Emphasizing the critical role of early diagnosis in mitigating the morbidity and mortality associated with meningitis, the lecture explores the various diagnostic modalities available, including lumbar puncture, imaging studies, and laboratory tests. Special attention is paid to the challenges inherent in distinguishing between bacterial and viral meningitis, underscoring the need for judicious clinical assessment and prompt initiation of appropriate therapy with Empirical Treatment with ceftriaxone 2g I/V BD to reduce the mortality and treatment of TB that includes TB meningitis -12 months of ATT, TB Spine (Pott’s spine)-18 months of ATT.

Also they highlighted that CSF Sample should be collected in 4 tubes. 1st Sample goes to Biochemistry as due to risk of minor trauma during LP procedure. The initial tube may contain RBC, so generally it is not sent to pathlab for cell count. Furthermore, the lecture addresses the importance of supportive care measures in optimizing patient outcomes, including close monitoring of vital signs, hydration, and pain management. 

In conclusion, this lecture serves as a testament to the multifaceted nature of meningitis, underscoring the imperative for comprehensive understanding, timely intervention, and concerted prevention efforts in tackling this formidable infectious disease threat.

PRESENTER: DR. METTA RANJINI (DNB Neurology Resident)

MODERATOR: Dr. ASHOK UPPAL (DM NEUROLOGY)

Dr. SALIL UPPAL (DM NEUROLOGY)

Dr. SHIKHIL UPPAL (MCH NEUROSURGERY)

Lecture – Suturing & Access

The lecture on “Suturing and Access” would likely cover various techniques and considerations for administering medications or fluids through different routes and methods of suturing wounds.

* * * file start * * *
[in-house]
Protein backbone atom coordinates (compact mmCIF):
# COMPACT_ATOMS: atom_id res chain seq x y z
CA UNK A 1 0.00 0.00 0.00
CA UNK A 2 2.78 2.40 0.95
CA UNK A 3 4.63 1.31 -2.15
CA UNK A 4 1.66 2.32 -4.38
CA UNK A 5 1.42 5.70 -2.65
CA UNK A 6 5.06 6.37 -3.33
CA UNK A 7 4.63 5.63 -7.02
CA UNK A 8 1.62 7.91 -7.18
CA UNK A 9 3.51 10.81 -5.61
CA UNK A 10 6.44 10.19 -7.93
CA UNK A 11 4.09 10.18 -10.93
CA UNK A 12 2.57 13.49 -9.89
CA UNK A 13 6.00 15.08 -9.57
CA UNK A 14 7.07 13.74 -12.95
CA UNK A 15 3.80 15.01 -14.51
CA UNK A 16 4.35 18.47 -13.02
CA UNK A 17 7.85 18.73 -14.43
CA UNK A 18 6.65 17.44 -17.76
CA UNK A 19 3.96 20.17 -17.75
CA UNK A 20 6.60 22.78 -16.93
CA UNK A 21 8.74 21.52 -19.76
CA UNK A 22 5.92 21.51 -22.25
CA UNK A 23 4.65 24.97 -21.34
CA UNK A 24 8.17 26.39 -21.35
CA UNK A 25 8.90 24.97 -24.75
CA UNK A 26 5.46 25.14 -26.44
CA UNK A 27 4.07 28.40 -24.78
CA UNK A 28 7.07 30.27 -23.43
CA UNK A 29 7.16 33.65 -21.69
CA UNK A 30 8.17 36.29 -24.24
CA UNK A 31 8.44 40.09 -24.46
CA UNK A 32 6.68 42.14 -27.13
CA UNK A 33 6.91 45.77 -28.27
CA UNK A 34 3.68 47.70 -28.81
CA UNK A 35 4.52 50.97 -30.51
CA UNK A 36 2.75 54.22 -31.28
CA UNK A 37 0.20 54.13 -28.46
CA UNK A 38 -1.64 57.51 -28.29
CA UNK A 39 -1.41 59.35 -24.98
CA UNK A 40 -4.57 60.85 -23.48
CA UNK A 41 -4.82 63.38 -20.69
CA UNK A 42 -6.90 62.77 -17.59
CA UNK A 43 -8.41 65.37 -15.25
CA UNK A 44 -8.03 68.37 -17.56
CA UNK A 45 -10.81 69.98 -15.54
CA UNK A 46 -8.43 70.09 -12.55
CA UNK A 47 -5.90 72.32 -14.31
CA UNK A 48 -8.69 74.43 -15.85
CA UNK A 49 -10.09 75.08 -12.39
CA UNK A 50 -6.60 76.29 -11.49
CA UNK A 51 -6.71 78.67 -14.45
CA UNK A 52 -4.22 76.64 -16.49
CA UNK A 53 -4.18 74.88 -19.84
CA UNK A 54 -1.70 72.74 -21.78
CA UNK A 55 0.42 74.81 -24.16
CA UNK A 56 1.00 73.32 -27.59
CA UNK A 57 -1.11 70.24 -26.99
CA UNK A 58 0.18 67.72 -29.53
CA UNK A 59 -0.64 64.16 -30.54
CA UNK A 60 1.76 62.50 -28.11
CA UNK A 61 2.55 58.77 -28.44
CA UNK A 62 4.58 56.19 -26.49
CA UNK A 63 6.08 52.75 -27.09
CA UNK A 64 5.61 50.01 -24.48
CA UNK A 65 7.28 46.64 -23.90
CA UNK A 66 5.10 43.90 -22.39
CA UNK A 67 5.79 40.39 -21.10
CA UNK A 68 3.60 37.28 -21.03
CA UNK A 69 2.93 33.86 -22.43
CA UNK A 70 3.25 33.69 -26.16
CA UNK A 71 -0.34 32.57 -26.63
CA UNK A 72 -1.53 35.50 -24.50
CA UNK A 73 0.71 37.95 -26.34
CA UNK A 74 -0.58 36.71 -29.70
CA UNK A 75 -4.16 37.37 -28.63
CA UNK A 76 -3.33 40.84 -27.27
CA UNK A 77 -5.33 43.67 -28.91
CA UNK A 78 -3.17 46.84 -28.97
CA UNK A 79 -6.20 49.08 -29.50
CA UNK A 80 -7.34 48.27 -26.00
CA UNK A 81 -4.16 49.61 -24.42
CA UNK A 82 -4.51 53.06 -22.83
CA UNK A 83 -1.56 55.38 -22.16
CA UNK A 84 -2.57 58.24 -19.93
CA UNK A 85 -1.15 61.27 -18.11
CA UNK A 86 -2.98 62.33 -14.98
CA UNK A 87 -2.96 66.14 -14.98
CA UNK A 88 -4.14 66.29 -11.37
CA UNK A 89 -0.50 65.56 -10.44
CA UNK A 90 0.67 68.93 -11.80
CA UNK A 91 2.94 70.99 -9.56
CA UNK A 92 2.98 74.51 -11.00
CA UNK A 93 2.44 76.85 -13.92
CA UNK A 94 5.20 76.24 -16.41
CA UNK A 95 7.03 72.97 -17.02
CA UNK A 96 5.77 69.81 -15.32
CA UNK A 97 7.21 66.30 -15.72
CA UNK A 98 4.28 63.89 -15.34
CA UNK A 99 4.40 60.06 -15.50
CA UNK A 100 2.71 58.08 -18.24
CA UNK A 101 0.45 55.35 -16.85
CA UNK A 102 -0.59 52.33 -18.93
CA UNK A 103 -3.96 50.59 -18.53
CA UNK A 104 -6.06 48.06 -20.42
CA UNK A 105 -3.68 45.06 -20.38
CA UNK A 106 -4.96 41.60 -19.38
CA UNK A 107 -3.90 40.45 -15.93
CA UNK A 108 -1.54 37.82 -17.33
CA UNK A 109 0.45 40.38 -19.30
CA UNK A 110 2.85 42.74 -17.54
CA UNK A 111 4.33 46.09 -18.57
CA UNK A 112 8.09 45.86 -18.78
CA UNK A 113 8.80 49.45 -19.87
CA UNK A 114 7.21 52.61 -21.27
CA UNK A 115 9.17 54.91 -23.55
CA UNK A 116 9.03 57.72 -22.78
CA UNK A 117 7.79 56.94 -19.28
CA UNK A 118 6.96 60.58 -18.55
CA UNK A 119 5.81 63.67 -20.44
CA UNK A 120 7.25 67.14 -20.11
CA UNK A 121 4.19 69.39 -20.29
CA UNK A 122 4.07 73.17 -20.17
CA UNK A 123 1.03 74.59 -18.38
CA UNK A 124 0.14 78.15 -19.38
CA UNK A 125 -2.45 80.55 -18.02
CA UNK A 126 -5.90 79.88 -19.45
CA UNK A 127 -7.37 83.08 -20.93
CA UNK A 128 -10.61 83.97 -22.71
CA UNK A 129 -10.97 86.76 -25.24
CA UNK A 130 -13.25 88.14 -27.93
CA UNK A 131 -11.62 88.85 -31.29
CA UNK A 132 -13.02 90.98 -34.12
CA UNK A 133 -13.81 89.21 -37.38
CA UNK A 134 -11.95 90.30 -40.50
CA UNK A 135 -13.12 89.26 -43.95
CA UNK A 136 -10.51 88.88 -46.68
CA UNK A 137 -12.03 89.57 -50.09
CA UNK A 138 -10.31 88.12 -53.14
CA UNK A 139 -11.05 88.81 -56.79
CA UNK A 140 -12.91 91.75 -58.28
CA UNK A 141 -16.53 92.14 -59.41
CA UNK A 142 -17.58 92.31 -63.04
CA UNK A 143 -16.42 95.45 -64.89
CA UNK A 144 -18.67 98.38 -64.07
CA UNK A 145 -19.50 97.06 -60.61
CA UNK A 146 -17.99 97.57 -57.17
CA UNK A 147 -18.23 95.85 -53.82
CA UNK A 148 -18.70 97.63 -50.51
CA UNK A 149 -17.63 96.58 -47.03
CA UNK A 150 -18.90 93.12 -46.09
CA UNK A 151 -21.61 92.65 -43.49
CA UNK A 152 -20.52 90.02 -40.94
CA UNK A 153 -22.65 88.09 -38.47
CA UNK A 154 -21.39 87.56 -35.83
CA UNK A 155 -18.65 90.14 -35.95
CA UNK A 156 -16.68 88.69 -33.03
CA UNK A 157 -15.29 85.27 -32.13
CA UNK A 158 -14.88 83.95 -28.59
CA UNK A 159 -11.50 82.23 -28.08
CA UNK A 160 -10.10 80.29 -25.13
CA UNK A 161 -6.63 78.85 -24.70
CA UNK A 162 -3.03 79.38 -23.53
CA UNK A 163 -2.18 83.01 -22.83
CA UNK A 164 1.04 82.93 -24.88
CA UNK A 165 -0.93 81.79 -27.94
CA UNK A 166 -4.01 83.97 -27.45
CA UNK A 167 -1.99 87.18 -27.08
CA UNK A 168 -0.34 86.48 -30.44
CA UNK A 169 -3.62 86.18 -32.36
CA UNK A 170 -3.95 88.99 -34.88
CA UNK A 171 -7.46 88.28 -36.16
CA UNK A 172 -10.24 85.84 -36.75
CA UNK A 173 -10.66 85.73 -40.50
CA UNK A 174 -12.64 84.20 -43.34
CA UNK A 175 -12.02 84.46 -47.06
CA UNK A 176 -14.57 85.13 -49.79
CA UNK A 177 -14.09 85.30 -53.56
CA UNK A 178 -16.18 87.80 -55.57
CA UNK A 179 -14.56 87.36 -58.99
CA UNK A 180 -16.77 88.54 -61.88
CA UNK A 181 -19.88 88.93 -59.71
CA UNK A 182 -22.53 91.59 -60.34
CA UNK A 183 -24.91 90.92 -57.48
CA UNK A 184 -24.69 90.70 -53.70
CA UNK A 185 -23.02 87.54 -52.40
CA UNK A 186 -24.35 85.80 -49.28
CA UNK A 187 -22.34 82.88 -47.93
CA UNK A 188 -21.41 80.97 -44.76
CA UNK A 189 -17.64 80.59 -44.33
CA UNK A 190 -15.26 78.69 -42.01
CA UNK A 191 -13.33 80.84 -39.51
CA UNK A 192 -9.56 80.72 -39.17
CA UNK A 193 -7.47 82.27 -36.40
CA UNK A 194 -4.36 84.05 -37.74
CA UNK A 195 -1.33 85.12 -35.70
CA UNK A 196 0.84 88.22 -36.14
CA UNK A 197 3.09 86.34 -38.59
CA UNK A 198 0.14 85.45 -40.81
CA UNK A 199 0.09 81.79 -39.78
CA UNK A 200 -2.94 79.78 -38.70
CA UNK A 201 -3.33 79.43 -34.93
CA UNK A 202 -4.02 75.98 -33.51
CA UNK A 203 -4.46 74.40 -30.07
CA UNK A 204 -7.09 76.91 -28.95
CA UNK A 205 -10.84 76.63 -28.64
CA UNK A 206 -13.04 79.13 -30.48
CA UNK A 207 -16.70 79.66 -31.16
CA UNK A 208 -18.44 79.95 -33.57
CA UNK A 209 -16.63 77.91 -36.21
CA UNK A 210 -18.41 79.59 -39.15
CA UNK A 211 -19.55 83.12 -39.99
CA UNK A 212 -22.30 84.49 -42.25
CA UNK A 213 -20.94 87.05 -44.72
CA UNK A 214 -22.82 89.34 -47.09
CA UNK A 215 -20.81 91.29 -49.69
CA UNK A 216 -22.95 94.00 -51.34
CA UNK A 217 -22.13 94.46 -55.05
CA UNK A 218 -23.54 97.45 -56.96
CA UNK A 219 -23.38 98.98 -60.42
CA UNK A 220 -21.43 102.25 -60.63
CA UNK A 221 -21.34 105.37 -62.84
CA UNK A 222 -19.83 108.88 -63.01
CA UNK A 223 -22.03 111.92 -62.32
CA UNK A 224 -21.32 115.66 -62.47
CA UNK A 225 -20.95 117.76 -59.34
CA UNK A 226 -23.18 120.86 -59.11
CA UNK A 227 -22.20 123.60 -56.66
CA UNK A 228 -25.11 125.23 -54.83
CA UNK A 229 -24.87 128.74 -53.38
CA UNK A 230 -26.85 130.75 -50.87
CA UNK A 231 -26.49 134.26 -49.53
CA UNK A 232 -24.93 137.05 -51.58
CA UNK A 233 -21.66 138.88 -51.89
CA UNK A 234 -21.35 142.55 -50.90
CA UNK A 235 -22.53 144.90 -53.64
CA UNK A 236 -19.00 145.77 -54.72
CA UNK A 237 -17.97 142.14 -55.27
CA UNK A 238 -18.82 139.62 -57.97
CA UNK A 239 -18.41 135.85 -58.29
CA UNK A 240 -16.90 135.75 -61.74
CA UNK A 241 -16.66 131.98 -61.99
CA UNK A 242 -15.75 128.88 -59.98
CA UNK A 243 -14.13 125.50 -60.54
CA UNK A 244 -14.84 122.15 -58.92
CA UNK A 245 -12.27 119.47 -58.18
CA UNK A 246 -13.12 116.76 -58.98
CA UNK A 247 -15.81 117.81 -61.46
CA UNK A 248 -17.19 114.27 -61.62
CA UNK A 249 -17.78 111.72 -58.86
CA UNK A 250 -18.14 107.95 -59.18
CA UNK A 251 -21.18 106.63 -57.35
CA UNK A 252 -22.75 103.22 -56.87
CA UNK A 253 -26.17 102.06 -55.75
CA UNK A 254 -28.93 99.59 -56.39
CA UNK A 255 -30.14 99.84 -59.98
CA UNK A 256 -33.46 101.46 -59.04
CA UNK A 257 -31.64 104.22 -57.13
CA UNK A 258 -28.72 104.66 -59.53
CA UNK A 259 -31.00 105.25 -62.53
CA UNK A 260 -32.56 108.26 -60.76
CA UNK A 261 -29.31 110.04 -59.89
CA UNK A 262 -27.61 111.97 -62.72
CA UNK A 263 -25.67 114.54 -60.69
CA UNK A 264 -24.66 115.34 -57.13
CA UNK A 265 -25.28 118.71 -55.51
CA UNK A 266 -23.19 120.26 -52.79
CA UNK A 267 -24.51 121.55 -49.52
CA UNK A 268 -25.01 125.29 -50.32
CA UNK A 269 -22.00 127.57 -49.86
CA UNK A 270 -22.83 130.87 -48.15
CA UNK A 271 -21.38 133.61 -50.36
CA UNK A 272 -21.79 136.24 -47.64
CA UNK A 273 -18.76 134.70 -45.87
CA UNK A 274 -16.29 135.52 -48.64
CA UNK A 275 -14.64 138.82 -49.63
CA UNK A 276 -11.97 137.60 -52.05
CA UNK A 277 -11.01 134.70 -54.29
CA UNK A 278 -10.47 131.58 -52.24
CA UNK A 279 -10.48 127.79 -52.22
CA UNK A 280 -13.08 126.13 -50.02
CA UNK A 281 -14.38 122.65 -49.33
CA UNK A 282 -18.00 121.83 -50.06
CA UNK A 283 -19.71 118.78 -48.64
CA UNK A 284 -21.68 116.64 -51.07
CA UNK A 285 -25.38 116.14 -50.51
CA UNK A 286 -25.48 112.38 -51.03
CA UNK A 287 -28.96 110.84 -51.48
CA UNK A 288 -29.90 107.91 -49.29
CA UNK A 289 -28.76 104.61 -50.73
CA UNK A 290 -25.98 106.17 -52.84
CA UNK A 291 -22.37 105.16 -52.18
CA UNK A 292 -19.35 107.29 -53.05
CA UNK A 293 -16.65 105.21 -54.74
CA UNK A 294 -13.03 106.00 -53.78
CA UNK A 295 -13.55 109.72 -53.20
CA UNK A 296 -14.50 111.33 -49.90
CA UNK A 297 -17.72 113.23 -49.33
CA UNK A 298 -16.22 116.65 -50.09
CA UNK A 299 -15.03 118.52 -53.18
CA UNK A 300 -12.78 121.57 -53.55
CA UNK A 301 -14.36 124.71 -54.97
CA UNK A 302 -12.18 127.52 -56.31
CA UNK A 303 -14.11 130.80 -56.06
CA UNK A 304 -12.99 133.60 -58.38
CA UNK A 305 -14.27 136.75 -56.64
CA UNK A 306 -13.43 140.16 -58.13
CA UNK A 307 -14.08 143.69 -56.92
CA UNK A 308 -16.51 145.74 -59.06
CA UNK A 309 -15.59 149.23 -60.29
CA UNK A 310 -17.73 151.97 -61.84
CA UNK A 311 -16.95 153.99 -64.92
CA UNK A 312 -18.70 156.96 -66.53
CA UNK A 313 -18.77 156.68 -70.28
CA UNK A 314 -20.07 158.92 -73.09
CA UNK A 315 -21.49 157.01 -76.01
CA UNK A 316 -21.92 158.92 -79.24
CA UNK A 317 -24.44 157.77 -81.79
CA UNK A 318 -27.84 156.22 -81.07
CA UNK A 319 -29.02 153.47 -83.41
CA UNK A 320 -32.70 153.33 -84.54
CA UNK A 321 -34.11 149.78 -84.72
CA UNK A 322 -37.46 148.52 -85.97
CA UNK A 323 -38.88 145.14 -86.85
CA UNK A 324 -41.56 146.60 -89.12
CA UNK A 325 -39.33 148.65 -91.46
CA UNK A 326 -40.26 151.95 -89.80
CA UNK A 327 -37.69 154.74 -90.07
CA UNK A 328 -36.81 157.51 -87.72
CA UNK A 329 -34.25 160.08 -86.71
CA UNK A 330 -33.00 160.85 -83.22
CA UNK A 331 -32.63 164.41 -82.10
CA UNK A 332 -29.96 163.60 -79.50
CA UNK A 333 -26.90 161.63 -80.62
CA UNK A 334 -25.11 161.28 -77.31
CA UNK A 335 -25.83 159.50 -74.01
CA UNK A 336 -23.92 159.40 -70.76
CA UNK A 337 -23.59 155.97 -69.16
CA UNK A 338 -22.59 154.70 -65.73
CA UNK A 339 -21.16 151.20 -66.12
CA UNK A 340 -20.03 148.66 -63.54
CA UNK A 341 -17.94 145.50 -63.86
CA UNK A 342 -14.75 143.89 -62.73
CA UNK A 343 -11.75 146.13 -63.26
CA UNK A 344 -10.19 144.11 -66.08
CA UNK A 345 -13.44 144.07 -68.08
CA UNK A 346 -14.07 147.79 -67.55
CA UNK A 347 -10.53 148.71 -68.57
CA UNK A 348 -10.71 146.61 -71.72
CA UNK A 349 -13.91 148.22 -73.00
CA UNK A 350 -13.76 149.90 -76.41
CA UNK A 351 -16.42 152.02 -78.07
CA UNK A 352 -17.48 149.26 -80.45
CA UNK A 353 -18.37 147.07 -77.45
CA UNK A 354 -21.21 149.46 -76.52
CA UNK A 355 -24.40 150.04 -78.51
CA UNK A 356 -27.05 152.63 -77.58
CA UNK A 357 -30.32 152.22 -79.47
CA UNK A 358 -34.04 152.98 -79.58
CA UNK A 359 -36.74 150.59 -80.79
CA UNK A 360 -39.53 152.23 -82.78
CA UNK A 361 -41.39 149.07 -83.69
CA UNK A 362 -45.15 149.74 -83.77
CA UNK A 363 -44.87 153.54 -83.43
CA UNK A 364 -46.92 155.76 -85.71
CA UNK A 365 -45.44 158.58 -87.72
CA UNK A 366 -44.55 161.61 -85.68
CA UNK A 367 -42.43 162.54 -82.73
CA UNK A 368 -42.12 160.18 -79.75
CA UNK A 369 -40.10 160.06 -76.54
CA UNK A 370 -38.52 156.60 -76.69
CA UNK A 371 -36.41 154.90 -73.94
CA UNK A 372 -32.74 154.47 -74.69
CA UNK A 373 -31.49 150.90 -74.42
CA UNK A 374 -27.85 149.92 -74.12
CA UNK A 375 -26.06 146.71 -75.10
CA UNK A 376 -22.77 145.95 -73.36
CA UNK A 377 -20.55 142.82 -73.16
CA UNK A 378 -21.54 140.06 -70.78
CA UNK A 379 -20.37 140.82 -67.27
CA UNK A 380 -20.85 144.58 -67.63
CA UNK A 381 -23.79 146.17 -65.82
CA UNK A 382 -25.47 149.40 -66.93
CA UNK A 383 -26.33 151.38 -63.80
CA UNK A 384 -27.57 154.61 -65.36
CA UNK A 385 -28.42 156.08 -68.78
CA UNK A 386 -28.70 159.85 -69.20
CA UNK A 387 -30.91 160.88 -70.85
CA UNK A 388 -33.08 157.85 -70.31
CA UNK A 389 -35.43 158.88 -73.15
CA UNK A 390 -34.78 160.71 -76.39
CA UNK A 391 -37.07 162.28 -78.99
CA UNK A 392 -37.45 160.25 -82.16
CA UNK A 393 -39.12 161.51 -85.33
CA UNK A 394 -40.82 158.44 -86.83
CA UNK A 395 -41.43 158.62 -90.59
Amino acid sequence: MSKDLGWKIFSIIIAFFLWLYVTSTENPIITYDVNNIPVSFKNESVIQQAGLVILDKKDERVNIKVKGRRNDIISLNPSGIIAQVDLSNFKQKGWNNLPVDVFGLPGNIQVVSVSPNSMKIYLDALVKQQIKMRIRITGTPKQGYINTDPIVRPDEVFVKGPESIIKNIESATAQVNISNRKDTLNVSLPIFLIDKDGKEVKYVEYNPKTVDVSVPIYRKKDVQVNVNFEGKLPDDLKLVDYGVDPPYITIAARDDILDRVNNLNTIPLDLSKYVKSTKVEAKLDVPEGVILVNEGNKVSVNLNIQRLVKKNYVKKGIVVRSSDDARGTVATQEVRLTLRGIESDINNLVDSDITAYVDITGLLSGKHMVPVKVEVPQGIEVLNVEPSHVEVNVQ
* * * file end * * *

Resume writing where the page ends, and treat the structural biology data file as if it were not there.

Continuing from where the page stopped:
1. Intravenous (IV) Access: This involves inserting a needle into a vein to administer medications or fluids directly into the bloodstream. The lecture may cover the importance of proper technique, site selection, equipment needed, and potential complications such as infiltration or phlebitis.
  2. Intramuscular (IM) Access: IM injections deliver medication directly into a muscle. The lecture might discuss proper needle length, site selection (e.g., deltoid, vastus lateralis, dorsogluteal), and precautions to avoid nerve or vascular injury.
  3. Intradermal Access: Intradermal injections are administered into the dermis layer of the skin. This method is often used for allergy testing or certain vaccines. The lecture may cover proper technique, angle of insertion, and potential reactions.
  4. Subcutaneous Access: Subcutaneous injections deliver medication into the fatty tissue layer beneath the skin. Common sites include the abdomen, thigh, or upper arm. The lecture might discuss needle gauge and length, rotation of injection sites, and absorption rates.

Additional topics that may be covered include suturing techniques for wound closure, such as simple interrupted, continuous, or mattress sutures. This would involve discussing suture materials, needle types, and proper knot tying.

Overall, the lecture would aim to provide healthcare professionals with the knowledge and skills necessary to safely and effectively administer medications and perform suturing procedures across various clinical scenarios.